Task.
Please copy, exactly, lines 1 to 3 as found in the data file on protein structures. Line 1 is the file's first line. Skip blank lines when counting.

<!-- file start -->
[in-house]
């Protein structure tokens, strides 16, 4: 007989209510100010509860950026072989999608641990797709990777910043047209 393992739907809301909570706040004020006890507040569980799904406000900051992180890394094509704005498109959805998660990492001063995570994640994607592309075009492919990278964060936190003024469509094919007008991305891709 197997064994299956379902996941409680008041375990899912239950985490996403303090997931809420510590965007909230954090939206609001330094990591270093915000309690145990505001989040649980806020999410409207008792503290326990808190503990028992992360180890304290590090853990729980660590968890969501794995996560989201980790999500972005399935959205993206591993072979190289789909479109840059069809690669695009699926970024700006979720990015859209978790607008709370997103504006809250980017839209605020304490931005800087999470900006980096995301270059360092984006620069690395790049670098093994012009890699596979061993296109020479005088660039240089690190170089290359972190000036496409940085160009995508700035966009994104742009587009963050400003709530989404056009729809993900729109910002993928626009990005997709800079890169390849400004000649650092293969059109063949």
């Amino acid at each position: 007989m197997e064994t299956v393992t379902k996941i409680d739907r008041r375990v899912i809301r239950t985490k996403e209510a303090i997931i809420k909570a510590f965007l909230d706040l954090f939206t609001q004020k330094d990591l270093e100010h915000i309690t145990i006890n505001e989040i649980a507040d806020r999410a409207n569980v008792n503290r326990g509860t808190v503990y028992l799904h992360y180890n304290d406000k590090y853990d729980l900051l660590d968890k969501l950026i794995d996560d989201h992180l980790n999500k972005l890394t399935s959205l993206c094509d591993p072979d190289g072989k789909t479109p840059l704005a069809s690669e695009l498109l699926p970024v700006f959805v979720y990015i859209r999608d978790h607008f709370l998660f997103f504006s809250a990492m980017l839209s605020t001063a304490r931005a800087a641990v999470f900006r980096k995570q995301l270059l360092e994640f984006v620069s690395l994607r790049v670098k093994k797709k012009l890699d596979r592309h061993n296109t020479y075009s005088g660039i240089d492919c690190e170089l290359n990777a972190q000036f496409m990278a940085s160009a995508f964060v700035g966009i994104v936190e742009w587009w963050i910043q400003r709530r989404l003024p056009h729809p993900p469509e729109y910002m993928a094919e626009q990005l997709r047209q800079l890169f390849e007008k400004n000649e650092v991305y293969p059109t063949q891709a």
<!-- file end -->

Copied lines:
[in-house]
């Protein structure tokens, strides 16, 4: 007989209510100010509860950026072989999608641990797709990777910043047209 393992739907809301909570706040004020006890507040569980799904406000900051992180890394094509704005498109959805998660990492001063995570994640994607592309075009492919990278964060936190003024469509094919007008991305891709 197997064994299956379902996941409680008041375990899912239950985490996403303090997931809420510590965007909230954090939206609001330094990591270093915000309690145990505001989040649980806020999410409207008792503290326990808190503990028992992360180890304290590090853990729980660590968890969501794995996560989201980790999500972005399935959205993206591993072979190289789909479109840059069809690669695009699926970024700006979720990015859209978790607008709370997103504006809250980017839209605020304490931005800087999470900006980096995301270059360092984006620069690395790049670098093994012009890699596979061993296109020479005088660039240089690190170089290359972190000036496409940085160009995508700035966009994104742009587009963050400003709530989404056009729809993900729109910002993928626009990005997709800079890169390849400004000649650092293969059109063949």
């Amino acid at each position: 007989m197997e064994t299956v393992t379902k996941i409680d739907r008041r375990v899912i809301r239950t985490k996403e209510a303090i997931i809420k909570a510590f965007l909230d706040l954090f939206t609001q004020k330094d990591l270093e100010h915000i309690t145990i006890n505001e989040i649980a507040d806020r999410a409207n569980v008792n503290r326990g509860t808190v503990y028992l799904h992360y180890n304290d406000k590090y853990d729980l900051l660590d968890k969501l950026i794995d996560d989201h992180l980790n999500k972005l890394t399935s959205l993206c094509d591993p072979d190289g072989k789909t479109p840059l704005a069809s690669e695009l498109l699926p970024v700006f959805v979720y990015i859209r999608d978790h607008f709370l998660f997103f504006s809250a990492m980017l839209s605020t001063a304490r931005a800087a641990v999470f900006r980096k995570q995301l270059l360092e994640f984006v620069s690395l994607r790049v670098k093994k797709k012009l890699d596979r592309h061993n296109t020479y075009s005088g660039i240089d492919c690190e170089l290359n990777a972190q000036f496409m990278a940085s160009a995508f964060v700035g966009i994104v936190e742009w587009w963050i910043q400003r709530r989404l003024p056009h729809p993900p469509e729109y910002m993928a094919e626009q990005l997709r047209q800079l890169f390849e007008k400004n000649e650092v991305y293969p059109t063949q891709a």